National Geographic would seem to have more motivation than most media companies to go hard on IGTV. To date its IGTV videos have averaged 1.6 million views and 1,250 comments. But it has only uploaded two videos to IGTV since the platform launched. One of those videos was a 47-minute-long episode of its show “One Strange Rock” that aired on TV on May 28 and was published in full to IGTV on June 20, taking advantage of IGTV’s 60-minute maximum video length. The other video, published to IGTV on Aug. 16, was a three-minute excerpt of a 22-minute documentary that Nat Geo published in full on its own site on Aug. 14 and uploaded to YouTube on Aug. 15.

“I think it is still too early,” said Nat Geo’s director of Instagram Josh Raab. “We are defining what IGTV is and the role it plays for us, but Instagram is also still developing the role [IGTV] plays on Instagram overall.”

That Nat Geo’s videos varied so widely in length but have each accrued more than a million views could indicate that IGTV viewers are open to both long- and short-form programming. However, once again, it’s likely too early to come to that conclusion.

“It’s still something that needs to be tested quite a bit more, but I would say that the optimal lengths are most likely to be more akin to YouTube and to Facebook than to Instagram Stories [on the short end] or traditional TV shows [on the long end],” said Raab.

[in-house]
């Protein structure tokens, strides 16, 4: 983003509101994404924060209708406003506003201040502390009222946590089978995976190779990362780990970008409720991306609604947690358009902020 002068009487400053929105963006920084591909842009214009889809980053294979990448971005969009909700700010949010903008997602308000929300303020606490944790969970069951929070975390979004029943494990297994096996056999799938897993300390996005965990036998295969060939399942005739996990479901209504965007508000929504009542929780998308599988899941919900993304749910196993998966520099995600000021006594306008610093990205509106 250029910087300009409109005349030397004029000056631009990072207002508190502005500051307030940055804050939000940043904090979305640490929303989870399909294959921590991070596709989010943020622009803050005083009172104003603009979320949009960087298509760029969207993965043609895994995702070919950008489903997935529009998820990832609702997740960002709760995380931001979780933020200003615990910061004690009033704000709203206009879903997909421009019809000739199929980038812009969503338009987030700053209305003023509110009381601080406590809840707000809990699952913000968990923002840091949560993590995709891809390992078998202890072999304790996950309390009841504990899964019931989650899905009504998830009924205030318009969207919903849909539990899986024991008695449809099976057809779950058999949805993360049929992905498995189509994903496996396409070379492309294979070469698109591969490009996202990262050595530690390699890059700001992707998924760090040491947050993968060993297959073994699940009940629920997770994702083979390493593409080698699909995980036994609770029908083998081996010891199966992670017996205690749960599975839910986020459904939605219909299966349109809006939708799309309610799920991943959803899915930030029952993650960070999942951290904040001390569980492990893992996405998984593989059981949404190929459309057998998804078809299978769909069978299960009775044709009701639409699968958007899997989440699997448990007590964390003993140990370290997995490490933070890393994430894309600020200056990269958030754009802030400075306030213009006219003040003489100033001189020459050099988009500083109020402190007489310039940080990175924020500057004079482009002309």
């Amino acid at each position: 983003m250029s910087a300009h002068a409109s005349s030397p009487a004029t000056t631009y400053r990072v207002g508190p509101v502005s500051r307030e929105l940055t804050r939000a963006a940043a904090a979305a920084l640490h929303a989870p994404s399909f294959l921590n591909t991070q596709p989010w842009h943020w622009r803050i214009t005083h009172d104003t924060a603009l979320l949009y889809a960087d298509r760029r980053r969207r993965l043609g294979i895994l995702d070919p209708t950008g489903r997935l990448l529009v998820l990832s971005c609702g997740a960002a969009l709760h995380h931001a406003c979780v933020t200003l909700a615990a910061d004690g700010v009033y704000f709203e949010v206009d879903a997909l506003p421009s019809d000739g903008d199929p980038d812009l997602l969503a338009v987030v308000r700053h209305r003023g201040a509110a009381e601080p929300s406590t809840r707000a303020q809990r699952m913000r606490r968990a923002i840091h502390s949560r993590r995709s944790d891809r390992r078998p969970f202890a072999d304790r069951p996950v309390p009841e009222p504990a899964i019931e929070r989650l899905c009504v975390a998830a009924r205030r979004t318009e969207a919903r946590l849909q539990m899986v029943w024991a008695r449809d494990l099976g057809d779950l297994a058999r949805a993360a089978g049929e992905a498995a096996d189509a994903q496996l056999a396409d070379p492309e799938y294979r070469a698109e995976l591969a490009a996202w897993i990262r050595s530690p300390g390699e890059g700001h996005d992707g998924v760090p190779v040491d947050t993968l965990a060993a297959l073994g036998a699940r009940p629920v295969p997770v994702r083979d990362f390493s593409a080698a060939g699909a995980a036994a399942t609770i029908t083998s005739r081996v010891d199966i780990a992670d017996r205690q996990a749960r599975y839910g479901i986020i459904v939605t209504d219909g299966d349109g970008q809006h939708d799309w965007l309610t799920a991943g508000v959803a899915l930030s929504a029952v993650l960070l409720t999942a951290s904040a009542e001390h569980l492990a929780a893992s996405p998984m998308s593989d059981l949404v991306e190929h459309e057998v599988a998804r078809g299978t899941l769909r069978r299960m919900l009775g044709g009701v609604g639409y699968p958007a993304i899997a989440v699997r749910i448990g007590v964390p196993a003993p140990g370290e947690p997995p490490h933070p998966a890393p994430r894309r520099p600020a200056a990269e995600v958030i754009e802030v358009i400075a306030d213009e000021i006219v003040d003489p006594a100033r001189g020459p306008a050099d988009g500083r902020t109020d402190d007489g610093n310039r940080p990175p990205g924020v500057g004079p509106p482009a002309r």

“With IGTV, there are so many question marks right now,” said Khalil Jetha, vp of emerging brand audiences at Great Big Story. To get some answers, the CNN-owned video company has been primarily repurposing existing videos on IGTV as a way to A/B test the platform. Five of Great Big Story’s seven IGTV videos had been previously published to YouTube as part of its “Uncharted” series, and another had been originally uploaded to YouTube in March 2016. On YouTube, those six videos have averaged 226,000 views per video; on IGTV, they have averaged about 2,400 views.

Given how nascent IGTV is, Jetha is unperturbed by the videos’ lower viewership on IGTV compared to YouTube. “When we publish stuff to IGTV, we’re not expecting to get the same watch time as YouTube. IGTV and Instagram overall are still developing as a platform. YouTube has been around for [more than] 10 years,” he said.

Yet YouTube appears to be what IGTV will be largely measured against, if only because so many of the videos that publishers are posting to IGTV are vertically cropped versions of what they have uploaded to YouTube.